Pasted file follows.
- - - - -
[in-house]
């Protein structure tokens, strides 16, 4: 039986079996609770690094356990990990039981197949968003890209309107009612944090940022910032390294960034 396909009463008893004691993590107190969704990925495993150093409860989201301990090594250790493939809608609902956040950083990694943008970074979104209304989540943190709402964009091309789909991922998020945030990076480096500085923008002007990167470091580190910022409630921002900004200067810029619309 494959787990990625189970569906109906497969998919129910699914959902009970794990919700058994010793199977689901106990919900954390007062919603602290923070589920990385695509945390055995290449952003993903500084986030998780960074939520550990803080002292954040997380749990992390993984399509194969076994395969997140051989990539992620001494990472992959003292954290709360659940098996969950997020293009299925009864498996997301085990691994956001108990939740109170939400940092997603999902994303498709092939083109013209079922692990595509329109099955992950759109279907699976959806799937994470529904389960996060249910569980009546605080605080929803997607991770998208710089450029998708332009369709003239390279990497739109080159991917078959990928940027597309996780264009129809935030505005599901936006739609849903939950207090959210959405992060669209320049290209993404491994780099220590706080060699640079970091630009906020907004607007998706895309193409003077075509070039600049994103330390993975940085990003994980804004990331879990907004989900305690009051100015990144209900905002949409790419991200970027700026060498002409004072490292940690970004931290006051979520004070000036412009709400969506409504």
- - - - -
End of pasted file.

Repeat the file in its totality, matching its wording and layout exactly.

[in-house]
């Protein structure tokens, strides 16, 4: 039986079996609770690094356990990990039981197949968003890209309107009612944090940022910032390294960034 396909009463008893004691993590107190969704990925495993150093409860989201301990090594250790493939809608609902956040950083990694943008970074979104209304989540943190709402964009091309789909991922998020945030990076480096500085923008002007990167470091580190910022409630921002900004200067810029619309 494959787990990625189970569906109906497969998919129910699914959902009970794990919700058994010793199977689901106990919900954390007062919603602290923070589920990385695509945390055995290449952003993903500084986030998780960074939520550990803080002292954040997380749990992390993984399509194969076994395969997140051989990539992620001494990472992959003292954290709360659940098996969950997020293009299925009864498996997301085990691994956001108990939740109170939400940092997603999902994303498709092939083109013209079922692990595509329109099955992950759109279907699976959806799937994470529904389960996060249910569980009546605080605080929803997607991770998208710089450029998708332009369709003239390279990497739109080159991917078959990928940027597309996780264009129809935030505005599901936006739609849903939950207090959210959405992060669209320049290209993404491994780099220590706080060699640079970091630009906020907004607007998706895309193409003077075509070039600049994103330390993975940085990003994980804004990331879990907004989900305690009051100015990144209900905002949409790419991200970027700026060498002409004072490292940690970004931290006051979520004070000036412009709400969506409504």